RAPAPORT… Fair Jewellery Action (FJA) has launched as a human rights and environmental justice network serving the jewelry sector. FJA promotes ethical and fair trade jewelry businesses by advocating traceability and transparency in the jewelry supply chain. The new network’s objective is to direct more of the economic impact of the jewelry sector toward regenerating local economies in small-scale, artisanal communities and supporting cultural integrity and environmental sustainability.
Through its communications platform and standard setting activities, FJA will function as a driving force for consumers, making ethically and fairly traded jewelry the only moral choice. It will support jewelers by connecting them with the source of their material and enabling them to see the social, environmental and market advantage of providing ethical products.
According to Greg Valerio, one of the co-founders of the organization, “As a starting point, jeweler brands must not lose sight of the simple fact that traceability and transparency are the foundational bedrock upon which any ethical scheme must be judged. If you don’t know where your material comes from, you are morally compromised.”
In addition to supporting jewelers and brands that source in a traceable, transparent manner, FJA will provide the world’s first published and electronic ethical and jewelry manual and education materials to all jewelers and jewelry businesses. It will also provide lecture materials to jewelry students.
FJA will host campaigns to support the rights of indigenous people, communities and small-scale miners affected directly or indirectly by unjust situations involving mining. The network noted that it will be highly focused, supporting only those that it can impact by utilizing social media, its established network of suppliers, ethical jewelers, nongovernmental organizations (NGOs) and the press, as well as by conducting action campaigns on the ground.
FJA is currently supporting the rights of small-scale Inuit ruby miners to mine, own, transform and sell rubies from Greenland without prosecution or marginalization at the hands of the Denmark-run Bureau for Mines and Petroleum and neocolonial business interests.
Recognizing that small-scale mining strengthens communities and has the potential to redeem economies in the third world, FJA will also support mining projects enabling miners and their products to reach fair trade certification. The network explained that it will provide financial support, scoping studies and advice from qualified professionals; liaise with locals; offer practical help in launching the projects; and encourage public support through the provision of up-to-date information via the press.
FJA was launched in the U.K. and U.S. by fair trade jewelers and ethical jewelry advocates Valerio and Marc Choyt of Reflective Images in Santa Fe, New Mexico. In the U.K. only, the FJA will operate within the charitable trust of The CRED Foundation.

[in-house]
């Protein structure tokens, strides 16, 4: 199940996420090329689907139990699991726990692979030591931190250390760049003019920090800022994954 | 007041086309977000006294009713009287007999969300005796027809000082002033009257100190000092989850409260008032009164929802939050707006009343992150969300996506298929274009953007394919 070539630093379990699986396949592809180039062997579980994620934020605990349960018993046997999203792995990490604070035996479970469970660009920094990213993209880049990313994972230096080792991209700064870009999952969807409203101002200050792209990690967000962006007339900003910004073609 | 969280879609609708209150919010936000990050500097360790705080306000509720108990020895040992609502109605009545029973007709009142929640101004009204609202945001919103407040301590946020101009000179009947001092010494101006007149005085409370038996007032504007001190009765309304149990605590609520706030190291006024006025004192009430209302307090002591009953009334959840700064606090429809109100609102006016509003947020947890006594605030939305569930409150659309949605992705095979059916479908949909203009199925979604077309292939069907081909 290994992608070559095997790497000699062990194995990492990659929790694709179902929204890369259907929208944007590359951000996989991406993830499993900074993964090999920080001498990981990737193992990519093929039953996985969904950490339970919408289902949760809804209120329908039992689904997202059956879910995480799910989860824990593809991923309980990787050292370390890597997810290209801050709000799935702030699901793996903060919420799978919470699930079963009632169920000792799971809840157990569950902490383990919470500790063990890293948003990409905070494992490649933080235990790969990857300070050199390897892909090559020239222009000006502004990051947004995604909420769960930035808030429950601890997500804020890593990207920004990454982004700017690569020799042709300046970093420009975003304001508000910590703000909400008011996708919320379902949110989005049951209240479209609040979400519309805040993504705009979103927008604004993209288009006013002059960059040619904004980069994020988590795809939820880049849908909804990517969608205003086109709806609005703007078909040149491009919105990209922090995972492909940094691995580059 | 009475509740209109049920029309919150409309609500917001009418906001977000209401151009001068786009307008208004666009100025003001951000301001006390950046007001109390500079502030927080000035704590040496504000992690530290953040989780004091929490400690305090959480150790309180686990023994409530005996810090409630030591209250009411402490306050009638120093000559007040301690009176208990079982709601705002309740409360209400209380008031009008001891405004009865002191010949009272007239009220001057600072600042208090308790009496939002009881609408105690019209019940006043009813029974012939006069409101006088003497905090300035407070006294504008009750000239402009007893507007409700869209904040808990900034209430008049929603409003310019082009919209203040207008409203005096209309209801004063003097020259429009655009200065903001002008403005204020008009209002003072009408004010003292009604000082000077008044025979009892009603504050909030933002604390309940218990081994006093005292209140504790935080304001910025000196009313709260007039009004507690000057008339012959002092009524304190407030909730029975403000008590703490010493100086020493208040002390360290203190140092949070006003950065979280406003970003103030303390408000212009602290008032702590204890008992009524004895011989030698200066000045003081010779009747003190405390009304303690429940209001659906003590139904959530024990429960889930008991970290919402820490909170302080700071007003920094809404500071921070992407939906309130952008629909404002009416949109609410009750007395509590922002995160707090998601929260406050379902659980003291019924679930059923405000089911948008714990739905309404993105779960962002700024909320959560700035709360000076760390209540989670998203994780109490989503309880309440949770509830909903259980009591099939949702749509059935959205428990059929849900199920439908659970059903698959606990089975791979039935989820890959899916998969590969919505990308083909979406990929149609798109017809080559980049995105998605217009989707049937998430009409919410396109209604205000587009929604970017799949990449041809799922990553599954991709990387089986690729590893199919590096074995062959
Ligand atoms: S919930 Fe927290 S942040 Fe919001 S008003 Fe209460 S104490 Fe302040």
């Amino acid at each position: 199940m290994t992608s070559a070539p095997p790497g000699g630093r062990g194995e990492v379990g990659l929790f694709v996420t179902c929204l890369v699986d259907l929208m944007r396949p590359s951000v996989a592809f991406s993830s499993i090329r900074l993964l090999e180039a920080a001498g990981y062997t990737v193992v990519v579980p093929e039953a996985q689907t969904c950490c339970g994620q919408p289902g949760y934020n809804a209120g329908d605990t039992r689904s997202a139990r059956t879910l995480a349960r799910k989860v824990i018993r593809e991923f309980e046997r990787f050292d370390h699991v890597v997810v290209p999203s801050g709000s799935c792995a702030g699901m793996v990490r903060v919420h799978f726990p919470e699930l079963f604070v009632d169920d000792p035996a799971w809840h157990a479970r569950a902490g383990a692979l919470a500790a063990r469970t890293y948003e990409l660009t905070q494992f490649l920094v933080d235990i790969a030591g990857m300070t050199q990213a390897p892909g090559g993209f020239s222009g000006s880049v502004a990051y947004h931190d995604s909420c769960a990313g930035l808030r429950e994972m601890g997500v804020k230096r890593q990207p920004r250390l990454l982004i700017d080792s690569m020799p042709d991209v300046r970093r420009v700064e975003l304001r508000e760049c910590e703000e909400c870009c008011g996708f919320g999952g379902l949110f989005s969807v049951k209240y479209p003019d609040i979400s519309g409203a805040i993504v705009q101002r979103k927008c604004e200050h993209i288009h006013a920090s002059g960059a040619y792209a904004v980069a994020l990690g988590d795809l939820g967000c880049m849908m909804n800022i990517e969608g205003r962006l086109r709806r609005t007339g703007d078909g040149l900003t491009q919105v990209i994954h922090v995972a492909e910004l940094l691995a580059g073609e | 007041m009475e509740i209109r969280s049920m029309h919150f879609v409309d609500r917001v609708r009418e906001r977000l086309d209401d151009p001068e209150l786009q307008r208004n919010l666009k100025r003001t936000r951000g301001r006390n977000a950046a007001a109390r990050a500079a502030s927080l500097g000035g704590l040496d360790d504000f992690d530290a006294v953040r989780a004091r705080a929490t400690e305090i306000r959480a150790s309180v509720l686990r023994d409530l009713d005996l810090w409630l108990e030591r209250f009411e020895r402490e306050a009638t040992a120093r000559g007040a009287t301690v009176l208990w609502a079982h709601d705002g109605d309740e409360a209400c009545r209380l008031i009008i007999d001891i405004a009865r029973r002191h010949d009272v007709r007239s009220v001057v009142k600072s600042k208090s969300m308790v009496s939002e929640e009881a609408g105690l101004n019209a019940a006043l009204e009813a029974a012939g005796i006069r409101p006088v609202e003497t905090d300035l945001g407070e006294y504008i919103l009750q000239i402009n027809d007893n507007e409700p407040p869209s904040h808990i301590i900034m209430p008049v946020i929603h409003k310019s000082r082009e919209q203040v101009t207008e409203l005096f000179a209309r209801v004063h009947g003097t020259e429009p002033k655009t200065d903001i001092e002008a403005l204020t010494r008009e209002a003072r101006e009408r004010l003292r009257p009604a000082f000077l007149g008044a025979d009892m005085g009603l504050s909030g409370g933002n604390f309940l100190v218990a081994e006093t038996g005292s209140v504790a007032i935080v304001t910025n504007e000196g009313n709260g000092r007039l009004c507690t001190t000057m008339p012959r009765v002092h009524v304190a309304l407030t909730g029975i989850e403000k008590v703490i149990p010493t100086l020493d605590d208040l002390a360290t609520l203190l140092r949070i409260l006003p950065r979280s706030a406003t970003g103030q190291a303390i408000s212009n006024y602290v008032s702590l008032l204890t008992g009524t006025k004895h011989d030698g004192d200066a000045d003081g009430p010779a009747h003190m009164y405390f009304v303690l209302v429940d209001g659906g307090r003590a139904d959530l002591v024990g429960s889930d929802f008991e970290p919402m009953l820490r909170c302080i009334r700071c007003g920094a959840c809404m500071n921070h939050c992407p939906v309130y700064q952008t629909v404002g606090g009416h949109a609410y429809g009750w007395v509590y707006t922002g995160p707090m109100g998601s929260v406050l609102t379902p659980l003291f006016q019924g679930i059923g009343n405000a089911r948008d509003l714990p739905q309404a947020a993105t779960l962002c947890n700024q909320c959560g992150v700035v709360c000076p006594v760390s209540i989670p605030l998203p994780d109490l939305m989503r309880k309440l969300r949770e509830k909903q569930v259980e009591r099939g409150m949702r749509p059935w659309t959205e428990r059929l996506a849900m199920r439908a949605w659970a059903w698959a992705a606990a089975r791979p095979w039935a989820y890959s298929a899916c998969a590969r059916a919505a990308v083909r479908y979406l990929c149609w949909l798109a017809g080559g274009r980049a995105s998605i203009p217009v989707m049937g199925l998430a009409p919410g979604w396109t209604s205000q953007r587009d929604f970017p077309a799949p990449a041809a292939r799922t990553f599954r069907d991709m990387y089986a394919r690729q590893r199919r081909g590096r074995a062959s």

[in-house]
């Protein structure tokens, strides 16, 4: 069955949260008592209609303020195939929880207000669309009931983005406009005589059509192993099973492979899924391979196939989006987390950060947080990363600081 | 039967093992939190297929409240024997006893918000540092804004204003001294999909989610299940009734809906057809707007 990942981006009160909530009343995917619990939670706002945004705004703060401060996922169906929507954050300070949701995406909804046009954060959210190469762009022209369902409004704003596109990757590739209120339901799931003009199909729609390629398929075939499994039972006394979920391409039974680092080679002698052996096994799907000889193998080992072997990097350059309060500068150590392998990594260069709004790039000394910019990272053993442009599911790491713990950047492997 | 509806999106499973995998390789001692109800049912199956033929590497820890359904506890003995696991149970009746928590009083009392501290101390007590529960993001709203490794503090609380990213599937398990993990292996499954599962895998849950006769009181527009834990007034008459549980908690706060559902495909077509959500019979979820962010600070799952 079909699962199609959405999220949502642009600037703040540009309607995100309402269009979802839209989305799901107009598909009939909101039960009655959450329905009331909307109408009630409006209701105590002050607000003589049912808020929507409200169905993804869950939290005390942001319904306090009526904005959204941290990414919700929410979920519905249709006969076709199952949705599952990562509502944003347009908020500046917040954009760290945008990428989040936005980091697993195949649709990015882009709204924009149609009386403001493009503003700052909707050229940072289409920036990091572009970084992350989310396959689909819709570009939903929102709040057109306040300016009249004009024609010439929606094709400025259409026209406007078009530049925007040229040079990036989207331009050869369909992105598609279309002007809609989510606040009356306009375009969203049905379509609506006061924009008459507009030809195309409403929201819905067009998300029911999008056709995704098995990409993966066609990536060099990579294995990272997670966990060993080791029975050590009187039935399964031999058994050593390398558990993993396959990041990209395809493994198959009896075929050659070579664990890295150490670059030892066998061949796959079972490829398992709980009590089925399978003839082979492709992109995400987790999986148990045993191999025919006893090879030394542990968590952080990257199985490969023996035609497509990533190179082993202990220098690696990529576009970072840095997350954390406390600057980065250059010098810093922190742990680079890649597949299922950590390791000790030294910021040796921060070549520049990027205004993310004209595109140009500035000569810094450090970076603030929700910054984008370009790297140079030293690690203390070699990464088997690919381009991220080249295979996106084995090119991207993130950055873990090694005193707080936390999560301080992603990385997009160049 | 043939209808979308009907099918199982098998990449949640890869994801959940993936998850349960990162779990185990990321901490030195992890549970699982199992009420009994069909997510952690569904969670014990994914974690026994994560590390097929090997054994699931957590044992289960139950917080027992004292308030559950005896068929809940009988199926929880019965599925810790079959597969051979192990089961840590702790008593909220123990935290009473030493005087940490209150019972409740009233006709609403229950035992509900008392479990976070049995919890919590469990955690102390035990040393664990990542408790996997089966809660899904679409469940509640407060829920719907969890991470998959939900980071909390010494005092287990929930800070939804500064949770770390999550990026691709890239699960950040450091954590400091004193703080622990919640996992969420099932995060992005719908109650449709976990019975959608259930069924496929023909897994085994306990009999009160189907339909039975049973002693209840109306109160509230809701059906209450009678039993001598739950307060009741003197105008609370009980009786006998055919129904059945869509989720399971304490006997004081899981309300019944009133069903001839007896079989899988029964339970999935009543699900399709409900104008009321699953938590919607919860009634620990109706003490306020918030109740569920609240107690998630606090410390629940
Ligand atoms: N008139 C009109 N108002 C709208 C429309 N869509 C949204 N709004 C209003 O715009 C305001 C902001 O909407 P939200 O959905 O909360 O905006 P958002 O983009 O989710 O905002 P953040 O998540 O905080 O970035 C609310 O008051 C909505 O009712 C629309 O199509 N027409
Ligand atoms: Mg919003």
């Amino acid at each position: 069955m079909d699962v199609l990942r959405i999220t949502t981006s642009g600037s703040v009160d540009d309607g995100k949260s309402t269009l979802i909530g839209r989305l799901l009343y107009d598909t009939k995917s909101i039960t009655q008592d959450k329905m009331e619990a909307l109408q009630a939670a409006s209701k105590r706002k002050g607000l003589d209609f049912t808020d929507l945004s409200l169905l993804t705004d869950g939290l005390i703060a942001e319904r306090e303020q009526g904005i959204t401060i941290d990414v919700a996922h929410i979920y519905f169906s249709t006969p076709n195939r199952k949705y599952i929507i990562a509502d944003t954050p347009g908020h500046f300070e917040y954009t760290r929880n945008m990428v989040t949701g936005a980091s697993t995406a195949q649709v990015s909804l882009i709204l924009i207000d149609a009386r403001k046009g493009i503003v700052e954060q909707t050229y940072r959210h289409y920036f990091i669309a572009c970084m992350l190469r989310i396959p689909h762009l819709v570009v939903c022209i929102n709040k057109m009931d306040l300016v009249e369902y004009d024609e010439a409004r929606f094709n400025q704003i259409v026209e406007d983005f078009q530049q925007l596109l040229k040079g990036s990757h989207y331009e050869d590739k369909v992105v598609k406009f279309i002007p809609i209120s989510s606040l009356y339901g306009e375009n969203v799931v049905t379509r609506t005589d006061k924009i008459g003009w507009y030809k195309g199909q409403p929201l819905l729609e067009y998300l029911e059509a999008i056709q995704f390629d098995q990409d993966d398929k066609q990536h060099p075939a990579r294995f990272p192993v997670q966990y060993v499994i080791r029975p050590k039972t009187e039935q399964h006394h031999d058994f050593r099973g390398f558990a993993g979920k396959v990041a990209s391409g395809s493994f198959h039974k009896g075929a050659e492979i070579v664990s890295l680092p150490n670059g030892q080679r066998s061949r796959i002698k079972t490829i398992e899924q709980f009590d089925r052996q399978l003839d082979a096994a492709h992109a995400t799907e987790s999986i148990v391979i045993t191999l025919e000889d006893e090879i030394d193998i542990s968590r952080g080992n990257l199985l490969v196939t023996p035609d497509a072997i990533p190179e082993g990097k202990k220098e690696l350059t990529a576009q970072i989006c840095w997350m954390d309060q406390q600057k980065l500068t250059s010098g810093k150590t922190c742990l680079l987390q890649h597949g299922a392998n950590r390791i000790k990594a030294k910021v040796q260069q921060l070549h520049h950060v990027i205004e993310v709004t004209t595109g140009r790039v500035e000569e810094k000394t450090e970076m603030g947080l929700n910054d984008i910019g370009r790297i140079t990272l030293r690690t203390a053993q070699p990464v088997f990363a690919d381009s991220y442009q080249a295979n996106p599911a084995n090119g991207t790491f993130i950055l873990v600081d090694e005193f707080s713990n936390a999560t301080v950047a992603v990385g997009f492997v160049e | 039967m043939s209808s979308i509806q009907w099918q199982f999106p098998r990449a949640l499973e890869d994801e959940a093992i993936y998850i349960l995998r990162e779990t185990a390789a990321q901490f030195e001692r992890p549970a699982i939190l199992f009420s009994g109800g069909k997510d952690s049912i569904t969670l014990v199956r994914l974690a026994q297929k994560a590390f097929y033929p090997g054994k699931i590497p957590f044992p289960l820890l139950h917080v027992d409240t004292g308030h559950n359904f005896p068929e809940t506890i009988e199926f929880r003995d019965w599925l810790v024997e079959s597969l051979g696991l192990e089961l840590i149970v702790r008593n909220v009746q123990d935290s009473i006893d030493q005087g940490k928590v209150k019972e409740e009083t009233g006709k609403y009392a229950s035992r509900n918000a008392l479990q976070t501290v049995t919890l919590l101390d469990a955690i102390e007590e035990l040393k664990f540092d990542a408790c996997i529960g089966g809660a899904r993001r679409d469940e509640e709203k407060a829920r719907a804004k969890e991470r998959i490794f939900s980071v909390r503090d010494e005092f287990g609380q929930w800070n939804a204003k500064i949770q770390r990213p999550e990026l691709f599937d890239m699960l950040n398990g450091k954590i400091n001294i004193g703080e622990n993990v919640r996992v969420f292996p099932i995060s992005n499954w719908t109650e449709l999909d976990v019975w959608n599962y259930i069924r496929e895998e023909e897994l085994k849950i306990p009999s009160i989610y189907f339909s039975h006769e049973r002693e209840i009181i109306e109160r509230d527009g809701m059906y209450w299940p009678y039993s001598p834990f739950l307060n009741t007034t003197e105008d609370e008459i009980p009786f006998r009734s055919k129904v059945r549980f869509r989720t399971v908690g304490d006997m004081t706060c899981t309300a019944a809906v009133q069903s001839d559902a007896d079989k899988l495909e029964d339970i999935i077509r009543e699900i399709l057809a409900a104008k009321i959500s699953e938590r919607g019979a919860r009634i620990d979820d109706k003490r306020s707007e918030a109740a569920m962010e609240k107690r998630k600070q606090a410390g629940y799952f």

About Greg Valerio
Valerio, a fair trade jewelry pioneer and ethical campaigner, is the founder of CRED Jewellery, the U.K. and Europe’s first jewelry company to retail fair trade and fully traceable gold and platinum jewelry collections. www.gregvalerio.com
He is a regular speaker, lecturer and writer on human rights and environmental issues present in the jewelry supply chain, with the intention of inspiring and delivering best practice across the industry.
Some of the highlights of his work with CRED have been the publication of the innovative reports “Toward an Ethical Jewellery Business” and “A Golden Opportunity” and the formation of a partnership with Oro Verde, a pioneering small-scale mining initiative for the rain forests of Colombia. Since visiting Oro Verde in 2004, he continues to advocate for their groundbreaking social and environmental certification program. Oro Verde support indigenous sustainable mining methods for gold and platinum that do not use cyanide or mercury, offering 100 percent transparency on gold.
In 2005, he cofounded the Alliance for Responsible Mining (ARM), an international organization seeking to lobby for small-scale mining communities among indigenous people groups around the world and has developed, in partnership with the Fairtrade Labeling Organisation (FLO) and ARM, the world’s first fairtrade, fairmined standard for gold and associated precious metals. He currently serves on the ARM FLO standards committee.
About Marc Choyt
Choyt is the publisher of fairjewelry.org. Since its founding in 2007, fairjewelry.org has become the most comprehensive trade and consumer resource on ethical jewelry production. It is read by people from 130 countries a month and receives several hundred visitors a day.
Choyt publishes articles in newspapers and trade magazines. He is president of Reflective Images Inc., www.celticjewelry.com, a designer jewelry company located in Santa Fe that was established in 1995. Reflective Images converted its entire production, nationally and internationally, to recycled precious metal and is focusing on artisan sourcing and production. The company also developed the “F.R.E. Transparent Sourcing System” and two e-books on ethical sourcing issues: one for the consumer and one for the trade.
He is currently spearheading a Fair Trade Manufacturing Principles and Standards Committee which is documented on www.fairjewelry.org. At the JCK Show in 2010, Choyt was recognized by Jewelers That Care, a nonprofit organization, for his contributions in moving the ethical jewelry supply chain forward.
FJA is calling on jewelers and jewelry businesses to join them in engaging with vital social and environmental issues and striving to achieve transparency and traceability in the supply chain, from mine to retail.